UPDATE: In another incident near the Alaskan coast, U.S. fighter jets have yet again intercepted four more Russian aircraft that entered the Alaskan Air Defense Identification Zone (ADIZ), which happened on Saturday, June 27.
According to The Hill, the North American Aerospace Defense Command (NORAD) has confirmed the incident involving U.S. F-22 fighter jets and four other Tu-142 reconnaissance jets.
According to the report, the Russian planes did not enter Canadian or American territory, but they did remain in the ADIZ for around eight hours.
The incident comes days after a similar event happened, making it the fourth this month alone.
Previous incidents were reported last month, May, as well as in April and March of this year.
"This year alone, NORAD forces have identified and intercepted Russian military aircraft including bombers, fighters, and maritime patrol aircraft on ten separate occasions when they have flown into the ADIZ, " said NORAD Commander Gen. Terrence O'Shaughnessy.
He assured the public that despite the ongoing global health crisis, they are capable of a "no-fail" mission to protect the country.
A report on Wednesday, June 10, confirmed that U.S. fighter jets had intercepted four Russian nuclear-capable bombers during a routine flight over neutral waters near Alaska.
Russian Nuclear-Capable Bombers Intercepted
According to Reuters, the four Russian Tupolev Tu-95MS bombers had an 11-hour flight that complied with the international law, citing the RIA news agency and the Russian Defence Ministry.
U.S. F-22 Raptor fighter jets intercepted the aircraft and escorted them during some stages of their flight.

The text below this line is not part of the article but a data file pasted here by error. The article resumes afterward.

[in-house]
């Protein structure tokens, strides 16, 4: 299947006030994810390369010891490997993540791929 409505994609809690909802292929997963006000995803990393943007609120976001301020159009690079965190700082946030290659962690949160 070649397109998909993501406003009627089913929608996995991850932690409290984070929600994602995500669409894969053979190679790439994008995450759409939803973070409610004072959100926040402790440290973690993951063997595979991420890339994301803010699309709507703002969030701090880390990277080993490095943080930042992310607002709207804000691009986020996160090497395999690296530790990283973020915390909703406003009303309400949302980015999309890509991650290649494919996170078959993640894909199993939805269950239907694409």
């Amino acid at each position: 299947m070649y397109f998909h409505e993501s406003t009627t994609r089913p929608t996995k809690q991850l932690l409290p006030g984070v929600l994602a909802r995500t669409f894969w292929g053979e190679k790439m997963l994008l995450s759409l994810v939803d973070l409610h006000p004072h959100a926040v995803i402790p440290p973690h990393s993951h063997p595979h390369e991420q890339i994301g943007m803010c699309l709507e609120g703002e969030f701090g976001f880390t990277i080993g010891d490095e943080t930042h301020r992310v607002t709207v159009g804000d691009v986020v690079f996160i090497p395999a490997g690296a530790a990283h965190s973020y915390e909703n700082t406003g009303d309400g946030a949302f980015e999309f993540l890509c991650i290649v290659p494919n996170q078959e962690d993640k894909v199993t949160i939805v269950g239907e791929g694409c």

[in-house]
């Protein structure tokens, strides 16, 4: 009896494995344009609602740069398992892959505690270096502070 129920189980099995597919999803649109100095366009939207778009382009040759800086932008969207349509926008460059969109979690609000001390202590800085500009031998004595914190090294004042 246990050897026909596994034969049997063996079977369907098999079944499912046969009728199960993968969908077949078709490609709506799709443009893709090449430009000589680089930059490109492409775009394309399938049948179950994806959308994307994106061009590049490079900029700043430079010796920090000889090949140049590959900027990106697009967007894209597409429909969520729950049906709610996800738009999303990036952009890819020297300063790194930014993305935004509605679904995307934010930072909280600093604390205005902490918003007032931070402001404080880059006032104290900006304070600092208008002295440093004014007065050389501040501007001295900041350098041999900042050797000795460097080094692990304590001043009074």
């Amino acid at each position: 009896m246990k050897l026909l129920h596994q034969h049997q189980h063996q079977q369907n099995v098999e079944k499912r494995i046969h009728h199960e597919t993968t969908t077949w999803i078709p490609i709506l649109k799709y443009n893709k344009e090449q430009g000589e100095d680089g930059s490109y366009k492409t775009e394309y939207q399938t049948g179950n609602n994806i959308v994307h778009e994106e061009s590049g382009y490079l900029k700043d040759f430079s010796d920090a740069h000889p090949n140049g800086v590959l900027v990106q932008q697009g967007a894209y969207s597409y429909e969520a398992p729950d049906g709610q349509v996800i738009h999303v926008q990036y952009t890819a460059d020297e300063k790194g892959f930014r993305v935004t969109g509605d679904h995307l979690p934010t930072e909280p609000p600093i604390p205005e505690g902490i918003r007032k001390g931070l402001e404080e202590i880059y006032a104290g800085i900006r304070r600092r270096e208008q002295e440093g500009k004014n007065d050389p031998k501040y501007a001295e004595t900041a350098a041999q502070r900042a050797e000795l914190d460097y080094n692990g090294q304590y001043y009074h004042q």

This was the second time it happened since April, according to a report by FOX News, as a similar incident occurred back then when U.S. F-22 stealth fighter jets intercepted two Russian patrol aircraft that were flying near their territories.
The news was confirmed by the NORAD commander on Fox & Friends.
"We're ready 24/7," said Air Force General Terrence O'Shaughnessy pertaining to these incidents.
Last month, an American spy plane flying over the Mediterranean sea was intercepted by two Russian fighter jets that "flew in an unsafe and unprofessional manner," according to the statement released by the U.S. Navy on May 26.
Furthermore, the statement from the U.S. Navy said that the interaction between the two aircraft was "irresponsible" despite the fact that the Russian plane was operating in international territories.
"We expect them to operate within international standards set to ensure safety," the statement concluded.
The United States and Russia to Begin Nuclear Arms Control Talks
Meanwhile, the U.S. and Russia will begin their nuclear arms control talks this month as the remaining treaty between the two countries is about to expire in February, according to a recent report by TechTimes.
The negotiations have already been agreed on by the Russian Deputy Foreign Minister Sergei Ryabkov as well as the U.S. Special Presidential Envoy for Arms Control Marshall Billingslea.
The two will meet in Vienna to begin the talks, starting this June 22.
Nevertheless, Russia warned the U.S. that their insistence on including China in the negotiations could "scuttle efforts.